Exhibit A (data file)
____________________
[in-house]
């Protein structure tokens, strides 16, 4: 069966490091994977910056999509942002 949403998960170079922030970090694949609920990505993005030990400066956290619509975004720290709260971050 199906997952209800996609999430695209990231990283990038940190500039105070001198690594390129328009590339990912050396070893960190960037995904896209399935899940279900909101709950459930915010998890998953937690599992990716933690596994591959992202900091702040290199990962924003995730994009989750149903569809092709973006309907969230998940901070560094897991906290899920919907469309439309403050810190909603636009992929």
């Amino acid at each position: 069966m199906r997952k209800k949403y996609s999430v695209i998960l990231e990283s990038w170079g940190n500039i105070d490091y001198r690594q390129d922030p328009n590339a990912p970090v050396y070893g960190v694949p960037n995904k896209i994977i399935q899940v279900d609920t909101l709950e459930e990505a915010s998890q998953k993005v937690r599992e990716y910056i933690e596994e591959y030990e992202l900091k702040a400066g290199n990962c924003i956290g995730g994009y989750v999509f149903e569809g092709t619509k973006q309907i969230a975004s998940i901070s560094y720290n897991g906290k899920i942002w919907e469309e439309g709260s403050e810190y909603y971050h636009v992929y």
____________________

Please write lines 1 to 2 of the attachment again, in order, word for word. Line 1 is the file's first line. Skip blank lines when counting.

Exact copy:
[in-house]
């Protein structure tokens, strides 16, 4: 069966490091994977910056999509942002 949403998960170079922030970090694949609920990505993005030990400066956290619509975004720290709260971050 199906997952209800996609999430695209990231990283990038940190500039105070001198690594390129328009590339990912050396070893960190960037995904896209399935899940279900909101709950459930915010998890998953937690599992990716933690596994591959992202900091702040290199990962924003995730994009989750149903569809092709973006309907969230998940901070560094897991906290899920919907469309439309403050810190909603636009992929």